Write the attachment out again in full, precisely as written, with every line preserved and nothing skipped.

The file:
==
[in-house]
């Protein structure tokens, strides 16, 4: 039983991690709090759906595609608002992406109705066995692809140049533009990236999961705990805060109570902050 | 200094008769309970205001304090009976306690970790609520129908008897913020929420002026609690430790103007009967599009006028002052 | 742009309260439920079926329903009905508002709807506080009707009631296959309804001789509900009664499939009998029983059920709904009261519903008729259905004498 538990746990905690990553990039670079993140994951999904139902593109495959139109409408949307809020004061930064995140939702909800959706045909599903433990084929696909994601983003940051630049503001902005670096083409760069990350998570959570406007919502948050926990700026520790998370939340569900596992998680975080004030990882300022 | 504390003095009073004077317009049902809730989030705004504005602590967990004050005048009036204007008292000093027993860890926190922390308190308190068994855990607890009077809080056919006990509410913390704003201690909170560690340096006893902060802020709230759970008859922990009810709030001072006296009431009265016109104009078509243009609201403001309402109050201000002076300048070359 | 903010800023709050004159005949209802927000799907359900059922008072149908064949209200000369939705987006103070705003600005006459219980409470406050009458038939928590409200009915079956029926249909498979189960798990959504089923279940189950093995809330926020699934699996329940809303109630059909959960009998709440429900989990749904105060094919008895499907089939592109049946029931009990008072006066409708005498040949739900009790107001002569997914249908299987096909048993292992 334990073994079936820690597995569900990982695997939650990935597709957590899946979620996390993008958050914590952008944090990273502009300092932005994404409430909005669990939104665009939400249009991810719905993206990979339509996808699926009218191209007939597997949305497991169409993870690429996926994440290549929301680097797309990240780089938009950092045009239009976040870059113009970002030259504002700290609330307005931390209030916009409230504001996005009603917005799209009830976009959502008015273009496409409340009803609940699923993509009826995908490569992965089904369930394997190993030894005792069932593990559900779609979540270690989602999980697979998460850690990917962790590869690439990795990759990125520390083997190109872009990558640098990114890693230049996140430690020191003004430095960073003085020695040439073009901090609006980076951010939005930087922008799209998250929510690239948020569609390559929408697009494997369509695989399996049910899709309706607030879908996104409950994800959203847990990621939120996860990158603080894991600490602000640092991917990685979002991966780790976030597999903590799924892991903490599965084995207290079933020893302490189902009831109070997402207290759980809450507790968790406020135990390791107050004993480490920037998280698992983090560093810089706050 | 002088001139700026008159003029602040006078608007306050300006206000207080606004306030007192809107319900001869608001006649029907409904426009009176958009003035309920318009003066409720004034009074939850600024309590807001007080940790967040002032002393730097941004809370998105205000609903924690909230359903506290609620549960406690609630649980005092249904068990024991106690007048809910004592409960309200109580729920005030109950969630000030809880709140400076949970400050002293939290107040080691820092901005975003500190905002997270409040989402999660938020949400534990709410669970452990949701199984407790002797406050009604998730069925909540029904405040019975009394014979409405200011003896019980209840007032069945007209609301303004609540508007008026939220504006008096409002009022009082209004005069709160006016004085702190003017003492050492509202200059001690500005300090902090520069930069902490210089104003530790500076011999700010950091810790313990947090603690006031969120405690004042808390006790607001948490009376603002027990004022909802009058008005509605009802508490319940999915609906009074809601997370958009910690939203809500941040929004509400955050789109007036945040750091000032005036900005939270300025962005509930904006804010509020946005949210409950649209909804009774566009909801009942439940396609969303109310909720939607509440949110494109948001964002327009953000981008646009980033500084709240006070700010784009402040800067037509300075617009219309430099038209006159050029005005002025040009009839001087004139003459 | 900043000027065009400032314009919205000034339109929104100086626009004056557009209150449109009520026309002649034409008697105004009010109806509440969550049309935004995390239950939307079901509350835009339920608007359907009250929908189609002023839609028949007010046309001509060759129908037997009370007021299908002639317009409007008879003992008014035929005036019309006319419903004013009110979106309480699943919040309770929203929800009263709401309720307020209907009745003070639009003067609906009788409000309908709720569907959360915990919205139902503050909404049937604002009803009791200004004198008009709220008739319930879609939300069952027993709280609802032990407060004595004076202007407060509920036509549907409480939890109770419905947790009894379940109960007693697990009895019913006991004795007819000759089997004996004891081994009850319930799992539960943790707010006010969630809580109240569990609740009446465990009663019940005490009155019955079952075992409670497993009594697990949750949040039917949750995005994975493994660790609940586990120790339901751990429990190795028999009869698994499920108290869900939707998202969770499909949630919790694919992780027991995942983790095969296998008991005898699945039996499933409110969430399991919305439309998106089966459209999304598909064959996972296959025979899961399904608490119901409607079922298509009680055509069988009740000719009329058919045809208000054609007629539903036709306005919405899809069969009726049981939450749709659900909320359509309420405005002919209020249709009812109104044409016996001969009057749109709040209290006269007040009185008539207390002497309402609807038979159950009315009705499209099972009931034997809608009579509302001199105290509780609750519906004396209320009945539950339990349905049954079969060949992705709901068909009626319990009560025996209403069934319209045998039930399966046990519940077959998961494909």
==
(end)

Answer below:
[in-house]
């Protein structure tokens, strides 16, 4: 039983991690709090759906595609608002992406109705066995692809140049533009990236999961705990805060109570902050 | 200094008769309970205001304090009976306690970790609520129908008897913020929420002026609690430790103007009967599009006028002052 | 742009309260439920079926329903009905508002709807506080009707009631296959309804001789509900009664499939009998029983059920709904009261519903008729259905004498 538990746990905690990553990039670079993140994951999904139902593109495959139109409408949307809020004061930064995140939702909800959706045909599903433990084929696909994601983003940051630049503001902005670096083409760069990350998570959570406007919502948050926990700026520790998370939340569900596992998680975080004030990882300022 | 504390003095009073004077317009049902809730989030705004504005602590967990004050005048009036204007008292000093027993860890926190922390308190308190068994855990607890009077809080056919006990509410913390704003201690909170560690340096006893902060802020709230759970008859922990009810709030001072006296009431009265016109104009078509243009609201403001309402109050201000002076300048070359 | 903010800023709050004159005949209802927000799907359900059922008072149908064949209200000369939705987006103070705003600005006459219980409470406050009458038939928590409200009915079956029926249909498979189960798990959504089923279940189950093995809330926020699934699996329940809303109630059909959960009998709440429900989990749904105060094919008895499907089939592109049946029931009990008072006066409708005498040949739900009790107001002569997914249908299987096909048993292992 334990073994079936820690597995569900990982695997939650990935597709957590899946979620996390993008958050914590952008944090990273502009300092932005994404409430909005669990939104665009939400249009991810719905993206990979339509996808699926009218191209007939597997949305497991169409993870690429996926994440290549929301680097797309990240780089938009950092045009239009976040870059113009970002030259504002700290609330307005931390209030916009409230504001996005009603917005799209009830976009959502008015273009496409409340009803609940699923993509009826995908490569992965089904369930394997190993030894005792069932593990559900779609979540270690989602999980697979998460850690990917962790590869690439990795990759990125520390083997190109872009990558640098990114890693230049996140430690020191003004430095960073003085020695040439073009901090609006980076951010939005930087922008799209998250929510690239948020569609390559929408697009494997369509695989399996049910899709309706607030879908996104409950994800959203847990990621939120996860990158603080894991600490602000640092991917990685979002991966780790976030597999903590799924892991903490599965084995207290079933020893302490189902009831109070997402207290759980809450507790968790406020135990390791107050004993480490920037998280698992983090560093810089706050 | 002088001139700026008159003029602040006078608007306050300006206000207080606004306030007192809107319900001869608001006649029907409904426009009176958009003035309920318009003066409720004034009074939850600024309590807001007080940790967040002032002393730097941004809370998105205000609903924690909230359903506290609620549960406690609630649980005092249904068990024991106690007048809910004592409960309200109580729920005030109950969630000030809880709140400076949970400050002293939290107040080691820092901005975003500190905002997270409040989402999660938020949400534990709410669970452990949701199984407790002797406050009604998730069925909540029904405040019975009394014979409405200011003896019980209840007032069945007209609301303004609540508007008026939220504006008096409002009022009082209004005069709160006016004085702190003017003492050492509202200059001690500005300090902090520069930069902490210089104003530790500076011999700010950091810790313990947090603690006031969120405690004042808390006790607001948490009376603002027990004022909802009058008005509605009802508490319940999915609906009074809601997370958009910690939203809500941040929004509400955050789109007036945040750091000032005036900005939270300025962005509930904006804010509020946005949210409950649209909804009774566009909801009942439940396609969303109310909720939607509440949110494109948001964002327009953000981008646009980033500084709240006070700010784009402040800067037509300075617009219309430099038209006159050029005005002025040009009839001087004139003459 | 900043000027065009400032314009919205000034339109929104100086626009004056557009209150449109009520026309002649034409008697105004009010109806509440969550049309935004995390239950939307079901509350835009339920608007359907009250929908189609002023839609028949007010046309001509060759129908037997009370007021299908002639317009409007008879003992008014035929005036019309006319419903004013009110979106309480699943919040309770929203929800009263709401309720307020209907009745003070639009003067609906009788409000309908709720569907959360915990919205139902503050909404049937604002009803009791200004004198008009709220008739319930879609939300069952027993709280609802032990407060004595004076202007407060509920036509549907409480939890109770419905947790009894379940109960007693697990009895019913006991004795007819000759089997004996004891081994009850319930799992539960943790707010006010969630809580109240569990609740009446465990009663019940005490009155019955079952075992409670497993009594697990949750949040039917949750995005994975493994660790609940586990120790339901751990429990190795028999009869698994499920108290869900939707998202969770499909949630919790694919992780027991995942983790095969296998008991005898699945039996499933409110969430399991919305439309998106089966459209999304598909064959996972296959025979899961399904608490119901409607079922298509009680055509069988009740000719009329058919045809208000054609007629539903036709306005919405899809069969009726049981939450749709659900909320359509309420405005002919209020249709009812109104044409016996001969009057749109709040209290006269007040009185008539207390002497309402609807038979159950009315009705499209099972009931034997809608009579509302001199105290509780609750519906004396209320009945539950339990349905049954079969060949992705709901068909009626319990009560025996209403069934319209045998039930399966046990519940077959998961494909």